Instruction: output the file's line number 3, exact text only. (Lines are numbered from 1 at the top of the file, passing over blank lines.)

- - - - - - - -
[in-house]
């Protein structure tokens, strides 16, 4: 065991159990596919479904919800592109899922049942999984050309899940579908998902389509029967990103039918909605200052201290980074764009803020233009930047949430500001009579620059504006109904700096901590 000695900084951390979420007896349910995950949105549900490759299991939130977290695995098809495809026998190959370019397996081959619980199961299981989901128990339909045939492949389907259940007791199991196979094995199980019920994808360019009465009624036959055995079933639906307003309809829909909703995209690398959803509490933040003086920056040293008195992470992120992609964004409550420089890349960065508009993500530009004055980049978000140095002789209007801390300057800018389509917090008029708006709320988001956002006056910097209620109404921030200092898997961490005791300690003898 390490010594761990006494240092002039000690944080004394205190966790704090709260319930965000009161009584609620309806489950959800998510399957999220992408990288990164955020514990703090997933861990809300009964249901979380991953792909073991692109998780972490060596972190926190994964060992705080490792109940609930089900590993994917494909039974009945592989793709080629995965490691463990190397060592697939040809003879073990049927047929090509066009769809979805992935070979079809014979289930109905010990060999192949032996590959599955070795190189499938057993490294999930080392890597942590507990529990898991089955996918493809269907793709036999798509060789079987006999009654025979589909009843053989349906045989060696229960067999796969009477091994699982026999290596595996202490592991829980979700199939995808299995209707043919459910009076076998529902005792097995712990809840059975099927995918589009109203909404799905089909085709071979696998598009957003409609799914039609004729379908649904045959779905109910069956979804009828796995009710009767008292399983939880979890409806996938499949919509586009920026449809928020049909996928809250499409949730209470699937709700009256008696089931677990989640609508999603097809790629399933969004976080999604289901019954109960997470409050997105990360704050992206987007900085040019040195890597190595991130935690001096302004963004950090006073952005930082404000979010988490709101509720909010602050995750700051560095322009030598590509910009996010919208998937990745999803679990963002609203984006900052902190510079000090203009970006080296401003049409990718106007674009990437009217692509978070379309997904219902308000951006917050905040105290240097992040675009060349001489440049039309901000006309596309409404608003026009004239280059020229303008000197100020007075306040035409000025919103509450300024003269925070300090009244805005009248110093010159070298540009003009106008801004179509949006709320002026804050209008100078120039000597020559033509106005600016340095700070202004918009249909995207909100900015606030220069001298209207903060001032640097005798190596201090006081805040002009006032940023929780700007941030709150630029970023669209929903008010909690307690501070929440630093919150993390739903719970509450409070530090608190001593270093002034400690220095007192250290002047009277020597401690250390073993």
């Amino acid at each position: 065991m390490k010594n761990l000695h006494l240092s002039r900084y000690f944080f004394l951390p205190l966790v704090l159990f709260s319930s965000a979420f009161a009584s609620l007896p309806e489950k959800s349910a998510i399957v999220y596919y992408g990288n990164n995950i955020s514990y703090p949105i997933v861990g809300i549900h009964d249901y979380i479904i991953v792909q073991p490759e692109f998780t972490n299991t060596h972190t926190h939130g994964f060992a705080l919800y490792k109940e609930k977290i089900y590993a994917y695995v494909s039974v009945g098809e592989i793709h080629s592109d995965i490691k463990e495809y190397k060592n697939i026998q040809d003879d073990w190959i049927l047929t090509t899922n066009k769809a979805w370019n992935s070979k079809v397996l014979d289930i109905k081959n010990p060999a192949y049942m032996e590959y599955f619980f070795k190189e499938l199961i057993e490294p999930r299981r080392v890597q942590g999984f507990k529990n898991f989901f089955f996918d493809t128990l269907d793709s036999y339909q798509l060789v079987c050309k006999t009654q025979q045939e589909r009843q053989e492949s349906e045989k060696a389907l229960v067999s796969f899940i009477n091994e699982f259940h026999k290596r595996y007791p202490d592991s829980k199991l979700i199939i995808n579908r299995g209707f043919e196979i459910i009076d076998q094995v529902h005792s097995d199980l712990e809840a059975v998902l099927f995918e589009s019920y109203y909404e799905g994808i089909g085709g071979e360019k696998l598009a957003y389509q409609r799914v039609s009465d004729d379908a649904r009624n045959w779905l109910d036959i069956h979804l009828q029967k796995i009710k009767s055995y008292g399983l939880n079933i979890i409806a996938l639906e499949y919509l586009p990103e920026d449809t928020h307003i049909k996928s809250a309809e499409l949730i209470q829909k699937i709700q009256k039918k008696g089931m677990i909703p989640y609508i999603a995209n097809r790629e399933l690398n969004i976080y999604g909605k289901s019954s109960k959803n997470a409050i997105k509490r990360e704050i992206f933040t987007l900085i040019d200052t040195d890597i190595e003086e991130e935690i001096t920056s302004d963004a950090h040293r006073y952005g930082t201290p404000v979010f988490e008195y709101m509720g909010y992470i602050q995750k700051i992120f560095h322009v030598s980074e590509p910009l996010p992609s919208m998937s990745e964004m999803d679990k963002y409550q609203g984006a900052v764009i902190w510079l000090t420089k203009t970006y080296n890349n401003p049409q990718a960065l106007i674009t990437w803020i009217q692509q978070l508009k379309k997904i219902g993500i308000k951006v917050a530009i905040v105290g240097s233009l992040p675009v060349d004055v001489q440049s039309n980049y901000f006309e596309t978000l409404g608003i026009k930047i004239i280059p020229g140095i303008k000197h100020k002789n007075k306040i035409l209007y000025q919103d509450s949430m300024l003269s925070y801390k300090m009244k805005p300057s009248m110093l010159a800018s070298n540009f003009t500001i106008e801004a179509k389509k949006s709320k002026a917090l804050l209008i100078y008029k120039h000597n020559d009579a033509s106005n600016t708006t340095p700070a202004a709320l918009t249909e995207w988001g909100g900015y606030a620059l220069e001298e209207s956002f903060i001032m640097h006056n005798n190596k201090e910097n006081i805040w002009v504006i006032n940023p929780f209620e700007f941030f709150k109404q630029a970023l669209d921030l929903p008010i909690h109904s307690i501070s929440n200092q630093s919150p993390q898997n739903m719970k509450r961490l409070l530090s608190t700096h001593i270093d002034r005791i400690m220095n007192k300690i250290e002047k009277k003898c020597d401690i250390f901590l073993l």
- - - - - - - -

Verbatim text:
């Amino acid at each position: 065991m390490k010594n761990l000695h006494l240092s002039r900084y000690f944080f004394l951390p205190l966790v704090l159990f709260s319930s965000a979420f009161a009584s609620l007896p309806e489950k959800s349910a998510i399957v999220y596919y992408g990288n990164n995950i955020s514990y703090p949105i997933v861990g809300i549900h009964d249901y979380i479904i991953v792909q073991p490759e692109f998780t972490n299991t060596h972190t926190h939130g994964f060992a705080l919800y490792k109940e609930k977290i089900y590993a994917y695995v494909s039974v009945g098809e592989i793709h080629s592109d995965i490691k463990e495809y190397k060592n697939i026998q040809d003879d073990w190959i049927l047929t090509t899922n066009k769809a979805w370019n992935s070979k079809v397996l014979d289930i109905k081959n010990p060999a192949y049942m032996e590959y599955f619980f070795k190189e499938l199961i057993e490294p999930r299981r080392v890597q942590g999984f507990k529990n898991f989901f089955f996918d493809t128990l269907d793709s036999y339909q798509l060789v079987c050309k006999t009654q025979q045939e589909r009843q053989e492949s349906e045989k060696a389907l229960v067999s796969f899940i009477n091994e699982f259940h026999k290596r595996y007791p202490d592991s829980k199991l979700i199939i995808n579908r299995g209707f043919e196979i459910i009076d076998q094995v529902h005792s097995d199980l712990e809840a059975v998902l099927f995918e589009s019920y109203y909404e799905g994808i089909g085709g071979e360019k696998l598009a957003y389509q409609r799914v039609s009465d004729d379908a649904r009624n045959w779905l109910d036959i069956h979804l009828q029967k796995i009710k009767s055995y008292g399983l939880n079933i979890i409806a996938l639906e499949y919509l586009p990103e920026d449809t928020h307003i049909k996928s809250a309809e499409l949730i209470q829909k699937i709700q009256k039918k008696g089931m677990i909703p989640y609508i999603a995209n097809r790629e399933l690398n969004i976080y999604g909605k289901s019954s109960k959803n997470a409050i997105k509490r990360e704050i992206f933040t987007l900085i040019d200052t040195d890597i190595e003086e991130e935690i001096t920056s302004d963004a950090h040293r006073y952005g930082t201290p404000v979010f988490e008195y709101m509720g909010y992470i602050q995750k700051i992120f560095h322009v030598s980074e590509p910009l996010p992609s919208m998937s990745e964004m999803d679990k963002y409550q609203g984006a900052v764009i902190w510079l000090t420089k203009t970006y080296n890349n401003p049409q990718a960065l106007i674009t990437w803020i009217q692509q978070l508009k379309k997904i219902g993500i308000k951006v917050a530009i905040v105290g240097s233009l992040p675009v060349d004055v001489q440049s039309n980049y901000f006309e596309t978000l409404g608003i026009k930047i004239i280059p020229g140095i303008k000197h100020k002789n007075k306040i035409l209007y000025q919103d509450s949430m300024l003269s925070y801390k300090m009244k805005p300057s009248m110093l010159a800018s070298n540009f003009t500001i106008e801004a179509k389509k949006s709320k002026a917090l804050l209008i100078y008029k120039h000597n020559d009579a033509s106005n600016t708006t340095p700070a202004a709320l918009t249909e995207w988001g909100g900015y606030a620059l220069e001298e209207s956002f903060i001032m640097h006056n005798n190596k201090e910097n006081i805040w002009v504006i006032n940023p929780f209620e700007f941030f709150k109404q630029a970023l669209d921030l929903p008010i909690h109904s307690i501070s929440n200092q630093s919150p993390q898997n739903m719970k509450r961490l409070l530090s608190t700096h001593i270093d002034r005791i400690m220095n007192k300690i250290e002047k009277k003898c020597d401690i250390f901590l073993l």